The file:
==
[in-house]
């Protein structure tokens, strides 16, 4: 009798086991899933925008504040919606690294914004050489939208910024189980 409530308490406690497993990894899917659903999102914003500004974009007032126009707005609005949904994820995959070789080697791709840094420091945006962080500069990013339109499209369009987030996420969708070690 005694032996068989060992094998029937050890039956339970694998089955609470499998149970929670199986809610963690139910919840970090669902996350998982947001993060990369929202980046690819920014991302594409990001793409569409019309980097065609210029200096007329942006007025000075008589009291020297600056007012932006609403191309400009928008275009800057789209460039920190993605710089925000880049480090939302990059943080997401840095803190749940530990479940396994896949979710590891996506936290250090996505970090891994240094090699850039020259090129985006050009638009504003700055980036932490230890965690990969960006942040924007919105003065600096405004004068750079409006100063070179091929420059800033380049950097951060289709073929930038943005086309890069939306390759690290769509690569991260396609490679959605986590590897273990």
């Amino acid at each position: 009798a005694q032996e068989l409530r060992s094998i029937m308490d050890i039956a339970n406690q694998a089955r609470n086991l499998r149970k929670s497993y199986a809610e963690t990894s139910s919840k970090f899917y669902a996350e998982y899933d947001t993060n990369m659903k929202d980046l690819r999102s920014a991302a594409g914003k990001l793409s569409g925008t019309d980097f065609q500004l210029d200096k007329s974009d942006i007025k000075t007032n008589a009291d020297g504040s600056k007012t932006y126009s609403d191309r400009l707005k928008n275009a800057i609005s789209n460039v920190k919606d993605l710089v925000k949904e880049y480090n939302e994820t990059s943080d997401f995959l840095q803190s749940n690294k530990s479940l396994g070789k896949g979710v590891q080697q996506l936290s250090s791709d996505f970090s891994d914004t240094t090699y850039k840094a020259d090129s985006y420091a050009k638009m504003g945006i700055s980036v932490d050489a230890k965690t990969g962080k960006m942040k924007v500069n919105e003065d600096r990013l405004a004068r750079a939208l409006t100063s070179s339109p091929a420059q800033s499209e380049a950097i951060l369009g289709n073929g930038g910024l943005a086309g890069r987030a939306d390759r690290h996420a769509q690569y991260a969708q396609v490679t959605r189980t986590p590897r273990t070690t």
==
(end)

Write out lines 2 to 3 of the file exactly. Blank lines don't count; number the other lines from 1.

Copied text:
């Protein structure tokens, strides 16, 4: 009798086991899933925008504040919606690294914004050489939208910024189980 409530308490406690497993990894899917659903999102914003500004974009007032126009707005609005949904994820995959070789080697791709840094420091945006962080500069990013339109499209369009987030996420969708070690 005694032996068989060992094998029937050890039956339970694998089955609470499998149970929670199986809610963690139910919840970090669902996350998982947001993060990369929202980046690819920014991302594409990001793409569409019309980097065609210029200096007329942006007025000075008589009291020297600056007012932006609403191309400009928008275009800057789209460039920190993605710089925000880049480090939302990059943080997401840095803190749940530990479940396994896949979710590891996506936290250090996505970090891994240094090699850039020259090129985006050009638009504003700055980036932490230890965690990969960006942040924007919105003065600096405004004068750079409006100063070179091929420059800033380049950097951060289709073929930038943005086309890069939306390759690290769509690569991260396609490679959605986590590897273990």
């Amino acid at each position: 009798a005694q032996e068989l409530r060992s094998i029937m308490d050890i039956a339970n406690q694998a089955r609470n086991l499998r149970k929670s497993y199986a809610e963690t990894s139910s919840k970090f899917y669902a996350e998982y899933d947001t993060n990369m659903k929202d980046l690819r999102s920014a991302a594409g914003k990001l793409s569409g925008t019309d980097f065609q500004l210029d200096k007329s974009d942006i007025k000075t007032n008589a009291d020297g504040s600056k007012t932006y126009s609403d191309r400009l707005k928008n275009a800057i609005s789209n460039v920190k919606d993605l710089v925000k949904e880049y480090n939302e994820t990059s943080d997401f995959l840095q803190s749940n690294k530990s479940l396994g070789k896949g979710v590891q080697q996506l936290s250090s791709d996505f970090s891994d914004t240094t090699y850039k840094a020259d090129s985006y420091a050009k638009m504003g945006i700055s980036v932490d050489a230890k965690t990969g962080k960006m942040k924007v500069n919105e003065d600096r990013l405004a004068r750079a939208l409006t100063s070179s339109p091929a420059q800033s499209e380049a950097i951060l369009g289709n073929g930038g910024l943005a086309g890069r987030a939306d390759r690290h996420a769509q690569y991260a969708q396609v490679t959605r189980t986590p590897r273990t070690t």